Gas-powered generation was expected to be the main transition fuel from coal-fired generation but has a track record of being bumped in the queue. Looking forward, will gas powered generation ever have a major role?
Going back 20 years or so, the conventional wisdom was that gas-powered generation would be the transitional fuel from coal-fired generation to renewables but the renewable sector wasn’t quite ready in terms of cost and technology. Such wisdom has proven to be incorrect.
Up until 2010, gas-powered generation increased across the NEM, but since this time renewable wind farms, solar farms and roof-top solar have grown at a much faster rate aided by the Renewable Energy Target and a falling cost curve. By 2019, renewable wind and solar generation provided 73% more energy across the NEM than gas powered generation. For 2020 year-to-date, renewable generation has produced 120% more energy than gas powered generation.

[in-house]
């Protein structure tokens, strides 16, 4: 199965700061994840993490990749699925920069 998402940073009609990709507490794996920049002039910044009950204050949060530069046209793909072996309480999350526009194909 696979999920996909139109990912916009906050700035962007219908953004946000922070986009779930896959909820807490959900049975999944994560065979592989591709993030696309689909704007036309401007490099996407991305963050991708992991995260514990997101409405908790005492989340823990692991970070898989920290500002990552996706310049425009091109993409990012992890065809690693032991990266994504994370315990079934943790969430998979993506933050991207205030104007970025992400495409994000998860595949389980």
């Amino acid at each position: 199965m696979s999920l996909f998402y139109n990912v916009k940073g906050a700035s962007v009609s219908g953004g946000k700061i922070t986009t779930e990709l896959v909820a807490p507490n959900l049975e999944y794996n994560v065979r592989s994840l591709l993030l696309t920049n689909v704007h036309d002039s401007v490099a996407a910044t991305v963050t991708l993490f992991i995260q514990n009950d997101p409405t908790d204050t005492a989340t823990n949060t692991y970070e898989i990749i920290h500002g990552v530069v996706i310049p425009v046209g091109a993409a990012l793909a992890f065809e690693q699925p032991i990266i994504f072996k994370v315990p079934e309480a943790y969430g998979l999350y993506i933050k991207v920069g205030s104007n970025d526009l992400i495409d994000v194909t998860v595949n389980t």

Energy Production of Gas vs Wind/Solar
Looking at the 2020’s, gas-powered generation is likely to be bumped again, and be a much smaller contributor than originally conceived. Other fast start technologies such as battery storage and hydro are shaping up to fill the market need for fast-start plant and ancillary service providers. According to Committed and Proposed generation projects listed with AEMO, gas powered generation capacity represents 3,330 MW, battery storage represents 6,160 MW and hydro represents 7,900 MW; it should be noted however, that each MW of gas-powered generation can produce more energy than battery storage and hydro pump-storage. Also, not all these so-called Committed and Proposed projects will proceed.
It looks the 2020’s will be when battery storage systems will make their mark (Lithium Decade), driven by grid-scale and behind-the-meter applications. The feed-in rate for Solar PV is expected to crash, and this will drive further interest in behind-the-meter energy storage systems aided by a falling cost curve. Consequently, gas-powered generation will be largely bumped by other technologies.
By the time 2030’s arrive, gas-powered generation will potentially have a new competitor in the form of Hydrogen. Will gas-powered generation be bumped again?